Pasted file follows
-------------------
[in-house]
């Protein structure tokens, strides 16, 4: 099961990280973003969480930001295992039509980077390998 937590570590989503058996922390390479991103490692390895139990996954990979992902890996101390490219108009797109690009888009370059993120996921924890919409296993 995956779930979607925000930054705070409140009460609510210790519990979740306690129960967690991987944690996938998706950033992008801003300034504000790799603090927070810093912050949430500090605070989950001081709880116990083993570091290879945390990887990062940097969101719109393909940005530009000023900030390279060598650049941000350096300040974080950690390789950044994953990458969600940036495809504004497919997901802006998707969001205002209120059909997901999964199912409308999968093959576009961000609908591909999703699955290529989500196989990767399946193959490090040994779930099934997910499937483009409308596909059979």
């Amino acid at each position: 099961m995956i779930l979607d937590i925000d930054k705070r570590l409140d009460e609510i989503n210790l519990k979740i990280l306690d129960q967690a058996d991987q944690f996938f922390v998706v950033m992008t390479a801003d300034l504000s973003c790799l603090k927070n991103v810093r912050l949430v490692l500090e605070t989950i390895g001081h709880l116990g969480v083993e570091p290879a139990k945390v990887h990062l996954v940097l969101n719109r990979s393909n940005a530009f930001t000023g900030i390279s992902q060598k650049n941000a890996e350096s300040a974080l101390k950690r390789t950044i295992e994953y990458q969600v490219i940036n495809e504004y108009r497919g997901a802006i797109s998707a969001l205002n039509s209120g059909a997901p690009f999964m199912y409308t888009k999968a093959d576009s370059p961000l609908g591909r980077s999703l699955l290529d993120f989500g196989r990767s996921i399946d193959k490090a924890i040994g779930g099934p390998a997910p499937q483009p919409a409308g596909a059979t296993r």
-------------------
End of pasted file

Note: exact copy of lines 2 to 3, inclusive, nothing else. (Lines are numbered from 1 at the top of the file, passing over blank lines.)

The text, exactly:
């Protein structure tokens, strides 16, 4: 099961990280973003969480930001295992039509980077390998 937590570590989503058996922390390479991103490692390895139990996954990979992902890996101390490219108009797109690009888009370059993120996921924890919409296993 995956779930979607925000930054705070409140009460609510210790519990979740306690129960967690991987944690996938998706950033992008801003300034504000790799603090927070810093912050949430500090605070989950001081709880116990083993570091290879945390990887990062940097969101719109393909940005530009000023900030390279060598650049941000350096300040974080950690390789950044994953990458969600940036495809504004497919997901802006998707969001205002209120059909997901999964199912409308999968093959576009961000609908591909999703699955290529989500196989990767399946193959490090040994779930099934997910499937483009409308596909059979």
């Amino acid at each position: 099961m995956i779930l979607d937590i925000d930054k705070r570590l409140d009460e609510i989503n210790l519990k979740i990280l306690d129960q967690a058996d991987q944690f996938f922390v998706v950033m992008t390479a801003d300034l504000s973003c790799l603090k927070n991103v810093r912050l949430v490692l500090e605070t989950i390895g001081h709880l116990g969480v083993e570091p290879a139990k945390v990887h990062l996954v940097l969101n719109r990979s393909n940005a530009f930001t000023g900030i390279s992902q060598k650049n941000a890996e350096s300040a974080l101390k950690r390789t950044i295992e994953y990458q969600v490219i940036n495809e504004y108009r497919g997901a802006i797109s998707a969001l205002n039509s209120g059909a997901p690009f999964m199912y409308t888009k999968a093959d576009s370059p961000l609908g591909r980077s999703l699955l290529d993120f989500g196989r990767s996921i399946d193959k490090a924890i040994g779930g099934p390998a997910p499937q483009p919409a409308g596909a059979t296993r």